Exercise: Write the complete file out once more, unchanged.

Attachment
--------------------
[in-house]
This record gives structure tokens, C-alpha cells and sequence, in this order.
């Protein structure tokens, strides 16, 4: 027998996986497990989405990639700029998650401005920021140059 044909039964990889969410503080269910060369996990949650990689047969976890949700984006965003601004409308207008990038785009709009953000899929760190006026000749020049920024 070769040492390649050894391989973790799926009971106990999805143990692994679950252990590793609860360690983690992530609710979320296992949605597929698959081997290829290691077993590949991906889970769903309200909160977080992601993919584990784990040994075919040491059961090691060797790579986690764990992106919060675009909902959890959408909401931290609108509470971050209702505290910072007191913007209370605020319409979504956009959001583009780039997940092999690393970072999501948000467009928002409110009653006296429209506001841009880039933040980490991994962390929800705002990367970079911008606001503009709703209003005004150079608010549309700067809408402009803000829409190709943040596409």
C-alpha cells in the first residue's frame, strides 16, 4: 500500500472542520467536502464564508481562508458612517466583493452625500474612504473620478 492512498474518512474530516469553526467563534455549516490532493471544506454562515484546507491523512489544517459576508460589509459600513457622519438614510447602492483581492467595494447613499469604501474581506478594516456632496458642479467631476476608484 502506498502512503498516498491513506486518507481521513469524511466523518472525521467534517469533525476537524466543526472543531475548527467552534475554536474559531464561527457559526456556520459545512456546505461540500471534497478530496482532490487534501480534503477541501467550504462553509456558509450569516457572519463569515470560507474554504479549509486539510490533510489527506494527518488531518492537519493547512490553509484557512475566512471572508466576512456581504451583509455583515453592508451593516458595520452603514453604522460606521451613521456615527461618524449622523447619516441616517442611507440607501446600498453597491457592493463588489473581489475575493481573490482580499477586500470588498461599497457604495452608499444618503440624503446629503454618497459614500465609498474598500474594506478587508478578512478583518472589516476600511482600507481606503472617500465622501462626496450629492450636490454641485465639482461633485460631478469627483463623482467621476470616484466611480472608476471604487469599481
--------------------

[in-house]
This record gives structure tokens, C-alpha cells and sequence, in this order.
């Protein structure tokens, strides 16, 4: 027998996986497990989405990639700029998650401005920021140059 044909039964990889969410503080269910060369996990949650990689047969976890949700984006965003601004409308207008990038785009709009953000899929760190006026000749020049920024 070769040492390649050894391989973790799926009971106990999805143990692994679950252990590793609860360690983690992530609710979320296992949605597929698959081997290829290691077993590949991906889970769903309200909160977080992601993919584990784990040994075919040491059961090691060797790579986690764990992106919060675009909902959890959408909401931290609108509470971050209702505290910072007191913007209370605020319409979504956009959001583009780039997940092999690393970072999501948000467009928002409110009653006296429209506001841009880039933040980490991994962390929800705002990367970079911008606001503009709703209003005004150079608010549309700067809408402009803000829409190709943040596409």
C-alpha cells in the first residue's frame, strides 16, 4: 500500500472542520467536502464564508481562508458612517466583493452625500474612504473620478 492512498474518512474530516469553526467563534455549516490532493471544506454562515484546507491523512489544517459576508460589509459600513457622519438614510447602492483581492467595494447613499469604501474581506478594516456632496458642479467631476476608484 502506498502512503498516498491513506486518507481521513469524511466523518472525521467534517469533525476537524466543526472543531475548527467552534475554536474559531464561527457559526456556520459545512456546505461540500471534497478530496482532490487534501480534503477541501467550504462553509456558509450569516457572519463569515470560507474554504479549509486539510490533510489527506494527518488531518492537519493547512490553509484557512475566512471572508466576512456581504451583509455583515453592508451593516458595520452603514453604522460606521451613521456615527461618524449622523447619516441616517442611507440607501446600498453597491457592493463588489473581489475575493481573490482580499477586500470588498461599497457604495452608499444618503440624503446629503454618497459614500465609498474598500474594506478587508478578512478583518472589516476600511482600507481606503472617500465622501462626496450629492450636490454641485465639482461633485460631478469627483463623482467621476470616484466611480472608476471604487469599481